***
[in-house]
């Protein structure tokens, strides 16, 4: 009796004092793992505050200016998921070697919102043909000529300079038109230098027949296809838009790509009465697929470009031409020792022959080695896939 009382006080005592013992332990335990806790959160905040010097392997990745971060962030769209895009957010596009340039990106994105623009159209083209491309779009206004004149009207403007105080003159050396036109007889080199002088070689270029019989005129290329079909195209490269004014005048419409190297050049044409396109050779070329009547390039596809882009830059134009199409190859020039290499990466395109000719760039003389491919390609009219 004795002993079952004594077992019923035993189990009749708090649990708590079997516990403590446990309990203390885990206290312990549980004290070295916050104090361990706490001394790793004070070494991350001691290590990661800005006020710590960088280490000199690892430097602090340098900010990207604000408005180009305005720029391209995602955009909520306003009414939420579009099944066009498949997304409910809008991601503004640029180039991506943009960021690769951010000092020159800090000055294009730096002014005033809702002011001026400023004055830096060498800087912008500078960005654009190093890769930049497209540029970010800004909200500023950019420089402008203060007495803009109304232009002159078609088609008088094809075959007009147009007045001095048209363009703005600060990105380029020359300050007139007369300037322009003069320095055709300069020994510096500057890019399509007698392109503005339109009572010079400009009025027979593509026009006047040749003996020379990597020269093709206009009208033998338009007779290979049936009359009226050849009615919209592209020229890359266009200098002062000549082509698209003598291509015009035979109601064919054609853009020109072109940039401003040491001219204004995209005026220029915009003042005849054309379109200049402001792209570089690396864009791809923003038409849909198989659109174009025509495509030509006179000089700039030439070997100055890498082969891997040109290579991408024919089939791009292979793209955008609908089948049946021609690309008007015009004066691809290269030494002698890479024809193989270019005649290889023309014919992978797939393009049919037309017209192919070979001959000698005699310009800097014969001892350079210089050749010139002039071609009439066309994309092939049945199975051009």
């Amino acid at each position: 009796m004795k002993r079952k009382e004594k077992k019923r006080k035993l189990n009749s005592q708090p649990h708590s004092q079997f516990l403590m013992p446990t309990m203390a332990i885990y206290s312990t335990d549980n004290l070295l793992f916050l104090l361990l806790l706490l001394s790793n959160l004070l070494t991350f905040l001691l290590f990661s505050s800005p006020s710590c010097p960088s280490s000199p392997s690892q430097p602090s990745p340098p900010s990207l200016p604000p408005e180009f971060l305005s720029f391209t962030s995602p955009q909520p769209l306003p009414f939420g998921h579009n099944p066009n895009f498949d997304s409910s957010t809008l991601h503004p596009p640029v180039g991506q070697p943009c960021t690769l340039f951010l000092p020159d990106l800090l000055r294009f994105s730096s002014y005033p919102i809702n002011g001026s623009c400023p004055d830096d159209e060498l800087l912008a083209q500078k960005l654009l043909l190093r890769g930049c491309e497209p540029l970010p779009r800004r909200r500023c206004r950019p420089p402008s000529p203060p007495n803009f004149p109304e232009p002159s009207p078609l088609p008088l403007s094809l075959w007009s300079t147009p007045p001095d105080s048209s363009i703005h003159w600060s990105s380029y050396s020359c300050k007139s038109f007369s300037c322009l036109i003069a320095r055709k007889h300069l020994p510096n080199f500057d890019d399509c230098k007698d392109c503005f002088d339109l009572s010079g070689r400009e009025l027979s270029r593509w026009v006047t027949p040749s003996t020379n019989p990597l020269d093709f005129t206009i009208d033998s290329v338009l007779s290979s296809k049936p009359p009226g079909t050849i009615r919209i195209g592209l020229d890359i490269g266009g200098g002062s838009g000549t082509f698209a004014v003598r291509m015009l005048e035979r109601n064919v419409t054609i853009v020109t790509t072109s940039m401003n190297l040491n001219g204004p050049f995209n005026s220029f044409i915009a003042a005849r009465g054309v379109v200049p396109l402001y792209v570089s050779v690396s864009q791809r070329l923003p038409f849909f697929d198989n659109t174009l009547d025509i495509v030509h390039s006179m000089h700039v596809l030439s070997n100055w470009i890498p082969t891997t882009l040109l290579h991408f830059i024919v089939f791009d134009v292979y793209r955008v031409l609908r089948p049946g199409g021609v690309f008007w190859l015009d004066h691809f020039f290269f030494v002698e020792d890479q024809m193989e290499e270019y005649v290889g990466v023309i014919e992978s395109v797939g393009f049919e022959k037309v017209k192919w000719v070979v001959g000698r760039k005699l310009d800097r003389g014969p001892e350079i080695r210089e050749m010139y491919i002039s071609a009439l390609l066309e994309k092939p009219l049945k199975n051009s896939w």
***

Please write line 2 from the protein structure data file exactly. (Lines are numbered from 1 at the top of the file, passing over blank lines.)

């Protein structure tokens, strides 16, 4: 009796004092793992505050200016998921070697919102043909000529300079038109230098027949296809838009790509009465697929470009031409020792022959080695896939 009382006080005592013992332990335990806790959160905040010097392997990745971060962030769209895009957010596009340039990106994105623009159209083209491309779009206004004149009207403007105080003159050396036109007889080199002088070689270029019989005129290329079909195209490269004014005048419409190297050049044409396109050779070329009547390039596809882009830059134009199409190859020039290499990466395109000719760039003389491919390609009219 004795002993079952004594077992019923035993189990009749708090649990708590079997516990403590446990309990203390885990206290312990549980004290070295916050104090361990706490001394790793004070070494991350001691290590990661800005006020710590960088280490000199690892430097602090340098900010990207604000408005180009305005720029391209995602955009909520306003009414939420579009099944066009498949997304409910809008991601503004640029180039991506943009960021690769951010000092020159800090000055294009730096002014005033809702002011001026400023004055830096060498800087912008500078960005654009190093890769930049497209540029970010800004909200500023950019420089402008203060007495803009109304232009002159078609088609008088094809075959007009147009007045001095048209363009703005600060990105380029020359300050007139007369300037322009003069320095055709300069020994510096500057890019399509007698392109503005339109009572010079400009009025027979593509026009006047040749003996020379990597020269093709206009009208033998338009007779290979049936009359009226050849009615919209592209020229890359266009200098002062000549082509698209003598291509015009035979109601064919054609853009020109072109940039401003040491001219204004995209005026220029915009003042005849054309379109200049402001792209570089690396864009791809923003038409849909198989659109174009025509495509030509006179000089700039030439070997100055890498082969891997040109290579991408024919089939791009292979793209955008609908089948049946021609690309008007015009004066691809290269030494002698890479024809193989270019005649290889023309014919992978797939393009049919037309017209192919070979001959000698005699310009800097014969001892350079210089050749010139002039071609009439066309994309092939049945199975051009």